‘Valley of the Boom’ – How Steve Zahn dove into his character

Steve Zahn enjoyed the ‘Boom’

Steve Zahn of ‘Valley of the Boom’ Sunday on National Geographic

Q: There is very little information on Michael Fenne on the internet, which had to make creating the character all the more challenging, no?

A: I remember having a meeting with (series creator Matthew Carnahan) before we started while I was doing all these things, trying on fat suits and everything, and I was petrified. I was like, “Dude, what am I going to do? Seriously, what do you want?” And he’s like, “Just dive in, man. You’re just going to have to dive in.” (Laughs) I was just like, “Yeah, no s… .”

And it turned out that I did dive in and it became one of my favorite jobs. I couldn’t wait to go to work. … And I couldn’t wait to work with the other guys. I kind of was in my own little world, which was strange. So you don’t have a sense of tone because you can’t watch the others work or work with them to kind of getting ideas of whatever everybody else was doing. I was constantly asking Matt, “Does this work with what Bradley’s doing?”

Q: Which makes you especially reliant on the director, correct?

A: Oh, solely. I mean, actors for the most part I think are dependent upon a director no matter what the situation or the venue. We need a director and in this case it was so important to have somebody who knew exactly what they wanted and at the same time didn’t know exactly what they wanted and I think the latter being the most important because it really frees you up to kind of like create and set the tone, and Matt was so great about that. I’d ask him, ‘Does this work?’ He goes, ‘I don’t know.’ (Laughs) And I thought that was great. You know, he was like exploring and discovering as well as he knew it and he wrote it, but yet he was still open for anything.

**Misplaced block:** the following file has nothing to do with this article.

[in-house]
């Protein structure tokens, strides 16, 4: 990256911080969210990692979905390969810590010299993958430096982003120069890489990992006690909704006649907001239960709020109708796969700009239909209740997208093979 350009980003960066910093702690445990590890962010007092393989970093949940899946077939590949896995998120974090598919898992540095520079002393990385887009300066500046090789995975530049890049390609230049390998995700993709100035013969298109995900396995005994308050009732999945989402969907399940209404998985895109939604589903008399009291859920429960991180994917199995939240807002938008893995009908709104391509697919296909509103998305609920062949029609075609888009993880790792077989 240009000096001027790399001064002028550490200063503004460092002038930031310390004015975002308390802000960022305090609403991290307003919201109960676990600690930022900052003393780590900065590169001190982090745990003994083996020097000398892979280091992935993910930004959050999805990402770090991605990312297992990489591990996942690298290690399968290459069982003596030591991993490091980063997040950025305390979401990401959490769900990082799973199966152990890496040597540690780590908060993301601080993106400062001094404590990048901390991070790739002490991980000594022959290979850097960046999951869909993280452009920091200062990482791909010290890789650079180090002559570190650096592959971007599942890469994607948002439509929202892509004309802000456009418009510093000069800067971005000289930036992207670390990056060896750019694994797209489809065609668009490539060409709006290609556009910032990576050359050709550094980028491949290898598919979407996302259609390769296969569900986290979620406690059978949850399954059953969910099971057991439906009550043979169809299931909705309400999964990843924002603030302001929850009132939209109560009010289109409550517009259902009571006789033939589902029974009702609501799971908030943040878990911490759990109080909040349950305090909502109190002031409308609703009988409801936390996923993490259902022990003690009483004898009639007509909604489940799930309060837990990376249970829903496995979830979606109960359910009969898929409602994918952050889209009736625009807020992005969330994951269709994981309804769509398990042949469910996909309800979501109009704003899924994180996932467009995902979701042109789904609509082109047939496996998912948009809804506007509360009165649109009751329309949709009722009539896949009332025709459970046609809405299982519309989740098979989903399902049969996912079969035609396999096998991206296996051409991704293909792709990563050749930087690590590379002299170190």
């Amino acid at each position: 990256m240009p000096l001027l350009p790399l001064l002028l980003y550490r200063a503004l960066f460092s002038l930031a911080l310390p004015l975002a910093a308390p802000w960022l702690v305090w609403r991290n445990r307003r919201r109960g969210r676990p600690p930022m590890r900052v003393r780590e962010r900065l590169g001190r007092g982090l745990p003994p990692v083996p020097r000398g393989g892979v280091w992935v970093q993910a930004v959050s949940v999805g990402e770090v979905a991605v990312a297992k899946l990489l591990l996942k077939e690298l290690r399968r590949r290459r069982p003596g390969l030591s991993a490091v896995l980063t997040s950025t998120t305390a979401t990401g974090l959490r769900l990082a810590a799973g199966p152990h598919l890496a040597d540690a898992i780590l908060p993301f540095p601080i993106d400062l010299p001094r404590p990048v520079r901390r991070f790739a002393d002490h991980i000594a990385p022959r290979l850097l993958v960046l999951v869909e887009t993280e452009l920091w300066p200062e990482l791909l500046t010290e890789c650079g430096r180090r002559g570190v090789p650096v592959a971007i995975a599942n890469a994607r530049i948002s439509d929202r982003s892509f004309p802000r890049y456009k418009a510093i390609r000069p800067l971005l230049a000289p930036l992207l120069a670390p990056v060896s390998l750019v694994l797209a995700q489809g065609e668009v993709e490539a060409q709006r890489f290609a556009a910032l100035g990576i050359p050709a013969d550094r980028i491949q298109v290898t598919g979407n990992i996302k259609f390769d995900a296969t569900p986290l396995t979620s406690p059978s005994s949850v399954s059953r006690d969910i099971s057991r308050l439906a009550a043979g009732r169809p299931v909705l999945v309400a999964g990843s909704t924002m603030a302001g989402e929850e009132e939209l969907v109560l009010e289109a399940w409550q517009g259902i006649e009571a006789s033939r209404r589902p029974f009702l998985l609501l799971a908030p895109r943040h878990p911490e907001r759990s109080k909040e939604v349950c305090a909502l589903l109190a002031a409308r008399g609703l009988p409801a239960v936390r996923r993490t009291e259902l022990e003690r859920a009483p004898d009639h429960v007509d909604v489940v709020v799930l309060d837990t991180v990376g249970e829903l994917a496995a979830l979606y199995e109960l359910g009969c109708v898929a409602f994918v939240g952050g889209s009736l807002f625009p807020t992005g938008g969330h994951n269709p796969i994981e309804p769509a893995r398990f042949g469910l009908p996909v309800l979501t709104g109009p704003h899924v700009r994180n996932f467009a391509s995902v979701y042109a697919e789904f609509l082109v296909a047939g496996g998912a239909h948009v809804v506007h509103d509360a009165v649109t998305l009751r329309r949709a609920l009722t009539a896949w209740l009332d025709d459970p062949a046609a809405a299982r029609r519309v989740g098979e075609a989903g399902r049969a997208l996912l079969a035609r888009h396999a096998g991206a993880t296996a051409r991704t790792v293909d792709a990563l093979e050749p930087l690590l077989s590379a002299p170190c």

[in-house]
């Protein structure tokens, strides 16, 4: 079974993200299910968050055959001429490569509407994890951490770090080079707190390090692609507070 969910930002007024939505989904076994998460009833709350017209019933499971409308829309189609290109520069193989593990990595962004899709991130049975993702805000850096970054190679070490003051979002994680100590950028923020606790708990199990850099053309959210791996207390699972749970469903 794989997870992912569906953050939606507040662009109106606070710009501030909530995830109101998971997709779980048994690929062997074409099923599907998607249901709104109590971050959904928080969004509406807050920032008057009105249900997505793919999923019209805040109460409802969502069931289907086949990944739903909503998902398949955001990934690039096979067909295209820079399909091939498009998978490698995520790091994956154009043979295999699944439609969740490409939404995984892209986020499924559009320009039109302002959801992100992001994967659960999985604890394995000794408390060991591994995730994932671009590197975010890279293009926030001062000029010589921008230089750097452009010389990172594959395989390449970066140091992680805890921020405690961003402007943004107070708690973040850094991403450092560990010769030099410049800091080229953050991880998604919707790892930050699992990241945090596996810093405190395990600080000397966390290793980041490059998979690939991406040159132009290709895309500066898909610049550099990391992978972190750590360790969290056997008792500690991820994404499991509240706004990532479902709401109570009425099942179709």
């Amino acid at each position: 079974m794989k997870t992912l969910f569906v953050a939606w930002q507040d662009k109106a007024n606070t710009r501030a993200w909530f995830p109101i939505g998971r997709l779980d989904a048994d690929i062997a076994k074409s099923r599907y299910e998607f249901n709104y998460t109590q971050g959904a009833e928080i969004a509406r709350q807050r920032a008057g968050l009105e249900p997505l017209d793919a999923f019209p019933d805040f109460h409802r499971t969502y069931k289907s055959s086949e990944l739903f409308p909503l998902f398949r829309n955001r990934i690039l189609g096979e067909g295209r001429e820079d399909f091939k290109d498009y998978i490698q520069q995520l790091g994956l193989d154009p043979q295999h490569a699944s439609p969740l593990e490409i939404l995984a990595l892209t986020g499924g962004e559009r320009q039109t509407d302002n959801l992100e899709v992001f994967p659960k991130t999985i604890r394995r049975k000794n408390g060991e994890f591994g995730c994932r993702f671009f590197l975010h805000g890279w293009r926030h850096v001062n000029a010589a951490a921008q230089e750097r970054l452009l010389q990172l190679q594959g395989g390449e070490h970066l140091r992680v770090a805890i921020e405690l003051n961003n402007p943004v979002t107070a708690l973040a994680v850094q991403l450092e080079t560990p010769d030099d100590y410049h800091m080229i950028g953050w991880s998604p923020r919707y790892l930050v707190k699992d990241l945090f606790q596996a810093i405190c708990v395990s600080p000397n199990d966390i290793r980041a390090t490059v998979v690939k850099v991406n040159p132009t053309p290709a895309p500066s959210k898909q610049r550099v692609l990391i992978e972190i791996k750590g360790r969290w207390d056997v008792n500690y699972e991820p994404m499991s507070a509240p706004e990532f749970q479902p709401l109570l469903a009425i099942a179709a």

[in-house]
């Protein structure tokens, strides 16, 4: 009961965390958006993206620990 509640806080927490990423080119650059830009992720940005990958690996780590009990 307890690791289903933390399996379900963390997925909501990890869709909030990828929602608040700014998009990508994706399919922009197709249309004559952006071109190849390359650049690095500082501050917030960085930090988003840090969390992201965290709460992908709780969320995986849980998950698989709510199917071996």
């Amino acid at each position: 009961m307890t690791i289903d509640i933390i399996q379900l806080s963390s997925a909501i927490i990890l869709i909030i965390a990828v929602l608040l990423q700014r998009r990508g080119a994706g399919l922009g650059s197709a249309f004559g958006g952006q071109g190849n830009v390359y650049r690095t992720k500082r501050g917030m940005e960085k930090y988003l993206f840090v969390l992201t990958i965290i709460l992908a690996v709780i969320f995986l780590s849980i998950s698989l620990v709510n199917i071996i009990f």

George Dickie

George Dickie

George Dickie has been a features writer for Gracenote/Tribune Media Services since 1989, when “Hee-Haw” was still on the air and George “Goober” Lindsay was his first interview. His early interviews ranged from Jim Henson and Dick Van Dyke to Phil Collins and the Dixie Chicks.

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